Today was the last day of Islands of Brilliance, a mentorship program for kids with Autism headed by Mark and Margaret Fairbanks and company. For six weeks the kids work one-on-one with a mentor to create an art project. The sessions take place at Discovery world, so there is much by way of entertainment, as if a computer and print lab aren't enough to keep kids busy these days.
My student, Gus, was a pretty diligent worker. He came to the sessions enthused to work on his 18x24 poster about his favorite Sonic the Hedgehog game. He left no character behind, finding them all on Google and dragging them into Adobe Illustrator. I was surprised at how quickly he learned to look for PNG files with transparent pixel backgrounds. For a kid of about ten years, he was adapting to the software at an intuitive pace. While he never claimed to be artistic, Gus exhibited the same rise and fall of discovery, crafting, and composing--followed sometimes by moments of frustration, as is the way of the artist--and the eventual decision, "it's finished."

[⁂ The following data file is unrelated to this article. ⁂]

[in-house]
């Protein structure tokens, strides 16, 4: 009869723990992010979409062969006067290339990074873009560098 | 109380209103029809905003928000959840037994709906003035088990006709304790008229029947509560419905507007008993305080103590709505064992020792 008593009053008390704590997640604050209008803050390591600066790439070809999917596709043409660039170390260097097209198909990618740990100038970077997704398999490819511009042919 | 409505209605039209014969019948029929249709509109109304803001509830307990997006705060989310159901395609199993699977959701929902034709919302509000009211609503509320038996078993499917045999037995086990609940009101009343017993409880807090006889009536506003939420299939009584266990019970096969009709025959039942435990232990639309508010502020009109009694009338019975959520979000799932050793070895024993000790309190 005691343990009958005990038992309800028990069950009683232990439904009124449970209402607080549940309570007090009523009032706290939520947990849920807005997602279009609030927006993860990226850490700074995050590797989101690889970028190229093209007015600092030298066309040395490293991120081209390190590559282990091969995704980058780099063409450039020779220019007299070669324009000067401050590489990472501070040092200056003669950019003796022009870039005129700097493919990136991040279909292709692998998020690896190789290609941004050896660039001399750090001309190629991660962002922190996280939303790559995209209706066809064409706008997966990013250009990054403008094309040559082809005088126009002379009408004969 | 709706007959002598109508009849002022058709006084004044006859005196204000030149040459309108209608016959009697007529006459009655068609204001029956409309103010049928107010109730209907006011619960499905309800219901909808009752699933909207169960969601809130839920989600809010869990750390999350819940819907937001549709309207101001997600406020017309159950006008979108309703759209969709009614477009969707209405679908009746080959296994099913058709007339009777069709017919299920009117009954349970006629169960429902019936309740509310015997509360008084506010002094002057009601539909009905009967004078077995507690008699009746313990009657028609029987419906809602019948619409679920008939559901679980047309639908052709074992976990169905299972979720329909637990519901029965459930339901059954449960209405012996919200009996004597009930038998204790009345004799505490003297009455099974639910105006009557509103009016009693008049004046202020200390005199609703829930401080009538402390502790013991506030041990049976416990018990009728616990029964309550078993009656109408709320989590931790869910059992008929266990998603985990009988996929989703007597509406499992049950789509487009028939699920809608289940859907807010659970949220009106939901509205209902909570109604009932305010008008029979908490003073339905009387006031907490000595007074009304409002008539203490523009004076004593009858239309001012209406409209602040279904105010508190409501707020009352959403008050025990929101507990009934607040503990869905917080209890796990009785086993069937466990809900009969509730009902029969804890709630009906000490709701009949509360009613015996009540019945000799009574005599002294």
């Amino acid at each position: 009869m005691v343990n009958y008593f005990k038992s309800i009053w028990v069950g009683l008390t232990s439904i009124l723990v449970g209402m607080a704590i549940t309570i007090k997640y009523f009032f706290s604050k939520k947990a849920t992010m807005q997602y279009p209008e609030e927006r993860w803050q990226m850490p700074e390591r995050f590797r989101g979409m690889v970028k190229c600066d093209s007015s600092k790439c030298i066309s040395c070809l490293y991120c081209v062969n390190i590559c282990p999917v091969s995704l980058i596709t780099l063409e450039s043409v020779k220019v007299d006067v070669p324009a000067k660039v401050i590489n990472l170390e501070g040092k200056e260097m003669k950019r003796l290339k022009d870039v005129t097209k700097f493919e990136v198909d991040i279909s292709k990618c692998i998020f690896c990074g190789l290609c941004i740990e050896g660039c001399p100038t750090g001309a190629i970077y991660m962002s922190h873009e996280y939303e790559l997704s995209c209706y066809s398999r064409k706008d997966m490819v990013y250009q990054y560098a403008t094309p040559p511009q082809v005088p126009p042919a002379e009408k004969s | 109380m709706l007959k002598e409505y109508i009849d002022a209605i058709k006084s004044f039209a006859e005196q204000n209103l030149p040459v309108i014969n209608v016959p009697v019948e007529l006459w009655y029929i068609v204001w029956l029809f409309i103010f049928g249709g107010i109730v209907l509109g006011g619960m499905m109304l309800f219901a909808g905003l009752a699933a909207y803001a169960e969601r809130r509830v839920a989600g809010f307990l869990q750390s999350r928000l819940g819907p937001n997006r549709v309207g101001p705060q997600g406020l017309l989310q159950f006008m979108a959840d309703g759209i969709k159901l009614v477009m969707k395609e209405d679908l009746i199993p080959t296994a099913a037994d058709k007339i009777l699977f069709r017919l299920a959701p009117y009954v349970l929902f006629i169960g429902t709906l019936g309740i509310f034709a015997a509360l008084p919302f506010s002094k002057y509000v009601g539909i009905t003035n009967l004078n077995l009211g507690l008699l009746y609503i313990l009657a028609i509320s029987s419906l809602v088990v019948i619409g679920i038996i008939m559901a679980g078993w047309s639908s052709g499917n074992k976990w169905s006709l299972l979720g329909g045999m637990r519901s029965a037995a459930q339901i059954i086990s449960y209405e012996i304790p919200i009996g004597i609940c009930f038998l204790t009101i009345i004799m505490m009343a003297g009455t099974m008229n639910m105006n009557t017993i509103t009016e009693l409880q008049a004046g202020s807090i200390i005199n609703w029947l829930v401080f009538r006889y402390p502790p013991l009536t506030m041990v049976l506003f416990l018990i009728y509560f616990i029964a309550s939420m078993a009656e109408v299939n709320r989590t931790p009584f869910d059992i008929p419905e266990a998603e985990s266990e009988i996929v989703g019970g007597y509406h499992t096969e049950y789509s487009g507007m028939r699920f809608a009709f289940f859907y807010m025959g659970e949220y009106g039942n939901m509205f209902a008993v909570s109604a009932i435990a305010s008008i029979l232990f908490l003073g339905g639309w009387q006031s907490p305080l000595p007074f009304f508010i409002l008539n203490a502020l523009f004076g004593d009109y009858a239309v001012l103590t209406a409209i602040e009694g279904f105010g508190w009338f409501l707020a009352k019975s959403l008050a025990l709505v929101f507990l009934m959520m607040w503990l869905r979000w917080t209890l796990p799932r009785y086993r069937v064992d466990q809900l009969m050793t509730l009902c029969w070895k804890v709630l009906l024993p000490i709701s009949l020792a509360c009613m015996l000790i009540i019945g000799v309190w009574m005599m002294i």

You can see it a lot bigger here.
The experience was mutually awesome.
Powering the program were the incredible hearts and minds of the Fairbanks team and the expertly patient and creative support staff at Islands. The team is what really makes this whole thing work. Each week it seemed they had a new strategy to help move each student forward. They emphasized that success is defined a little differently case by case. This means that what works for one student to keep them motivated might not be what works for another. I was continuously amazed by the leadership of Margaret and Mark throughout the sessions.
So, the program is going to continue to grow, because they are doing great things, and everybody wants in. They, or should I say we, need more volunteers. If you know Adobe, you can help somebody who will remember you forever. When I saw the way Gus looked at the poster he had made by himself (mostly) I knew it was all worth it. He was so proud! I'm pretty proud of him too.